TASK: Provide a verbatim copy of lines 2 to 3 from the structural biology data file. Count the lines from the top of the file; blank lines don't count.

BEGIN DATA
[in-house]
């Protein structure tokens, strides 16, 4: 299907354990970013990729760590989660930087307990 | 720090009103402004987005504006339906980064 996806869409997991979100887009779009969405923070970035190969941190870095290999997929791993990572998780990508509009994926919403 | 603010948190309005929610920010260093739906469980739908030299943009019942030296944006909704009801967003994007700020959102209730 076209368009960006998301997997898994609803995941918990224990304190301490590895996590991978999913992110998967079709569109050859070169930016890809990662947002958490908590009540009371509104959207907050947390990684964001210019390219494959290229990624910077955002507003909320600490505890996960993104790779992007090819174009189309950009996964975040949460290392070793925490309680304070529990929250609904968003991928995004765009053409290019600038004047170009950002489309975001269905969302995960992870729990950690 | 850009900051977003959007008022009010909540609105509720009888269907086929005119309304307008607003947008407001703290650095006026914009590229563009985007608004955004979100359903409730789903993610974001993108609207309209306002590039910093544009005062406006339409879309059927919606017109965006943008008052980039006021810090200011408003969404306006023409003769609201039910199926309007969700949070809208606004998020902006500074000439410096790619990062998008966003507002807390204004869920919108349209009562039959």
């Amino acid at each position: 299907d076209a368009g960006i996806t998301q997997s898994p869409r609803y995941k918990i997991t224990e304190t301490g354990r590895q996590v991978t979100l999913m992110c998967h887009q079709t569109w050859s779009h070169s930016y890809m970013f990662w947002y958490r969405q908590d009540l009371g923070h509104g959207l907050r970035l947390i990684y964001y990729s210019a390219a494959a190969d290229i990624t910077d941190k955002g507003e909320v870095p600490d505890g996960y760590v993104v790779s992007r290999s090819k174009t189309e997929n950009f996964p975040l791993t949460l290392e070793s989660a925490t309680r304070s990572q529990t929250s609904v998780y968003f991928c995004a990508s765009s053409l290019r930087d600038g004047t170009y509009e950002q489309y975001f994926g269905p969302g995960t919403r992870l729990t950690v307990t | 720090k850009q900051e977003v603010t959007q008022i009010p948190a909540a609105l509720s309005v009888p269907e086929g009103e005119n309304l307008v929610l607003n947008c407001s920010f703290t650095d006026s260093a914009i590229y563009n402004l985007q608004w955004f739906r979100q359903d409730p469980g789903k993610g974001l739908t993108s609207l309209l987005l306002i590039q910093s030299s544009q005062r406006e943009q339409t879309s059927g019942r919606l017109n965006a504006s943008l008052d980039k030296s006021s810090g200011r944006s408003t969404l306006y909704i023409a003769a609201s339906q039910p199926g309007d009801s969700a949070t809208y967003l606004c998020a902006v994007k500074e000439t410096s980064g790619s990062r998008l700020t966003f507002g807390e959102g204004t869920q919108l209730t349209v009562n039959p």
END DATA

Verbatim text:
């Protein structure tokens, strides 16, 4: 299907354990970013990729760590989660930087307990 | 720090009103402004987005504006339906980064 996806869409997991979100887009779009969405923070970035190969941190870095290999997929791993990572998780990508509009994926919403 | 603010948190309005929610920010260093739906469980739908030299943009019942030296944006909704009801967003994007700020959102209730 076209368009960006998301997997898994609803995941918990224990304190301490590895996590991978999913992110998967079709569109050859070169930016890809990662947002958490908590009540009371509104959207907050947390990684964001210019390219494959290229990624910077955002507003909320600490505890996960993104790779992007090819174009189309950009996964975040949460290392070793925490309680304070529990929250609904968003991928995004765009053409290019600038004047170009950002489309975001269905969302995960992870729990950690 | 850009900051977003959007008022009010909540609105509720009888269907086929005119309304307008607003947008407001703290650095006026914009590229563009985007608004955004979100359903409730789903993610974001993108609207309209306002590039910093544009005062406006339409879309059927919606017109965006943008008052980039006021810090200011408003969404306006023409003769609201039910199926309007969700949070809208606004998020902006500074000439410096790619990062998008966003507002807390204004869920919108349209009562039959």
């Amino acid at each position: 299907d076209a368009g960006i996806t998301q997997s898994p869409r609803y995941k918990i997991t224990e304190t301490g354990r590895q996590v991978t979100l999913m992110c998967h887009q079709t569109w050859s779009h070169s930016y890809m970013f990662w947002y958490r969405q908590d009540l009371g923070h509104g959207l907050r970035l947390i990684y964001y990729s210019a390219a494959a190969d290229i990624t910077d941190k955002g507003e909320v870095p600490d505890g996960y760590v993104v790779s992007r290999s090819k174009t189309e997929n950009f996964p975040l791993t949460l290392e070793s989660a925490t309680r304070s990572q529990t929250s609904v998780y968003f991928c995004a990508s765009s053409l290019r930087d600038g004047t170009y509009e950002q489309y975001f994926g269905p969302g995960t919403r992870l729990t950690v307990t | 720090k850009q900051e977003v603010t959007q008022i009010p948190a909540a609105l509720s309005v009888p269907e086929g009103e005119n309304l307008v929610l607003n947008c407001s920010f703290t650095d006026s260093a914009i590229y563009n402004l985007q608004w955004f739906r979100q359903d409730p469980g789903k993610g974001l739908t993108s609207l309209l987005l306002i590039q910093s030299s544009q005062r406006e943009q339409t879309s059927g019942r919606l017109n965006a504006s943008l008052d980039k030296s006021s810090g200011r944006s408003t969404l306006y909704i023409a003769a609201s339906q039910p199926g309007d009801s969700a949070t809208y967003l606004c998020a902006v994007k500074e000439t410096s980064g790619s990062r998008l700020t966003f507002g807390e959102g204004t869920q919108l209730t349209v009562n039959p």